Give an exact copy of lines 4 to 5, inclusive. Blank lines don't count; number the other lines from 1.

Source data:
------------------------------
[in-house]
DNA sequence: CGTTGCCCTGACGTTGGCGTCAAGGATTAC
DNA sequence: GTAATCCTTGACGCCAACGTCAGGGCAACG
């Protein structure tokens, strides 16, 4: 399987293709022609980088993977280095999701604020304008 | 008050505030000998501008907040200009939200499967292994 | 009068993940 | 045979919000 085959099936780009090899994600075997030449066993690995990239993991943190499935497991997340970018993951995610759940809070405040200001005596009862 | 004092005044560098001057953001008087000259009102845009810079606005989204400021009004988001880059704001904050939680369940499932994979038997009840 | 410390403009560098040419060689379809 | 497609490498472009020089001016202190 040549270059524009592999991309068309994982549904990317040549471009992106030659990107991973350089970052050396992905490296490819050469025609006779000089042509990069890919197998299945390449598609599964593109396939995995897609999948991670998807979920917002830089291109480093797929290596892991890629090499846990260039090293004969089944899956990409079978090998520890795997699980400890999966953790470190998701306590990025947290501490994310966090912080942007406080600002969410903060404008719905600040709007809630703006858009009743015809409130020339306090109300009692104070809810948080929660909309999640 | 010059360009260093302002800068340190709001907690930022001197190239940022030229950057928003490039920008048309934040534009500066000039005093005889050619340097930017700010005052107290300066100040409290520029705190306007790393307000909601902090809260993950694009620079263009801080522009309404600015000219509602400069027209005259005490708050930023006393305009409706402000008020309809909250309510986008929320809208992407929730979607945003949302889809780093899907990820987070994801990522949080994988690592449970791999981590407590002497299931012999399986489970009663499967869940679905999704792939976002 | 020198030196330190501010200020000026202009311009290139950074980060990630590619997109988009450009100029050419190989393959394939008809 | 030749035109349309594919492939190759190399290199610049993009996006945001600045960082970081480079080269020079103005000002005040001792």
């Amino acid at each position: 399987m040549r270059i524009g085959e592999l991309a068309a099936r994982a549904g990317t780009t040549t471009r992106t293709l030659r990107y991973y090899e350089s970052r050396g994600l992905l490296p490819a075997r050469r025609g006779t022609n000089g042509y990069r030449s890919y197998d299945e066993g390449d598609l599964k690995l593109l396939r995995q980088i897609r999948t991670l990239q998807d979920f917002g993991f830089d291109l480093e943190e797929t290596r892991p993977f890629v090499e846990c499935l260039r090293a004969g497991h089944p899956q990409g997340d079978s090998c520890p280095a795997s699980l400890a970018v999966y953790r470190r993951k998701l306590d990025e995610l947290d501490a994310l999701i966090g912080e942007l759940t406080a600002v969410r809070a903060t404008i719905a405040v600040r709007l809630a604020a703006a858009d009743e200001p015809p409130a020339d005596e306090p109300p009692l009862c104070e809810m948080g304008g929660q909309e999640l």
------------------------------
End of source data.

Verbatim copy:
């Protein structure tokens, strides 16, 4: 399987293709022609980088993977280095999701604020304008 | 008050505030000998501008907040200009939200499967292994 | 009068993940 | 045979919000 085959099936780009090899994600075997030449066993690995990239993991943190499935497991997340970018993951995610759940809070405040200001005596009862 | 004092005044560098001057953001008087000259009102845009810079606005989204400021009004988001880059704001904050939680369940499932994979038997009840 | 410390403009560098040419060689379809 | 497609490498472009020089001016202190 040549270059524009592999991309068309994982549904990317040549471009992106030659990107991973350089970052050396992905490296490819050469025609006779000089042509990069890919197998299945390449598609599964593109396939995995897609999948991670998807979920917002830089291109480093797929290596892991890629090499846990260039090293004969089944899956990409079978090998520890795997699980400890999966953790470190998701306590990025947290501490994310966090912080942007406080600002969410903060404008719905600040709007809630703006858009009743015809409130020339306090109300009692104070809810948080929660909309999640 | 010059360009260093302002800068340190709001907690930022001197190239940022030229950057928003490039920008048309934040534009500066000039005093005889050619340097930017700010005052107290300066100040409290520029705190306007790393307000909601902090809260993950694009620079263009801080522009309404600015000219509602400069027209005259005490708050930023006393305009409706402000008020309809909250309510986008929320809208992407929730979607945003949302889809780093899907990820987070994801990522949080994988690592449970791999981590407590002497299931012999399986489970009663499967869940679905999704792939976002 | 020198030196330190501010200020000026202009311009290139950074980060990630590619997109988009450009100029050419190989393959394939008809 | 030749035109349309594919492939190759190399290199610049993009996006945001600045960082970081480079080269020079103005000002005040001792």
């Amino acid at each position: 399987m040549r270059i524009g085959e592999l991309a068309a099936r994982a549904g990317t780009t040549t471009r992106t293709l030659r990107y991973y090899e350089s970052r050396g994600l992905l490296p490819a075997r050469r025609g006779t022609n000089g042509y990069r030449s890919y197998d299945e066993g390449d598609l599964k690995l593109l396939r995995q980088i897609r999948t991670l990239q998807d979920f917002g993991f830089d291109l480093e943190e797929t290596r892991p993977f890629v090499e846990c499935l260039r090293a004969g497991h089944p899956q990409g997340d079978s090998c520890p280095a795997s699980l400890a970018v999966y953790r470190r993951k998701l306590d990025e995610l947290d501490a994310l999701i966090g912080e942007l759940t406080a600002v969410r809070a903060t404008i719905a405040v600040r709007l809630a604020a703006a858009d009743e200001p015809p409130a020339d005596e306090p109300p009692l009862c104070e809810m948080g304008g929660q909309e999640l």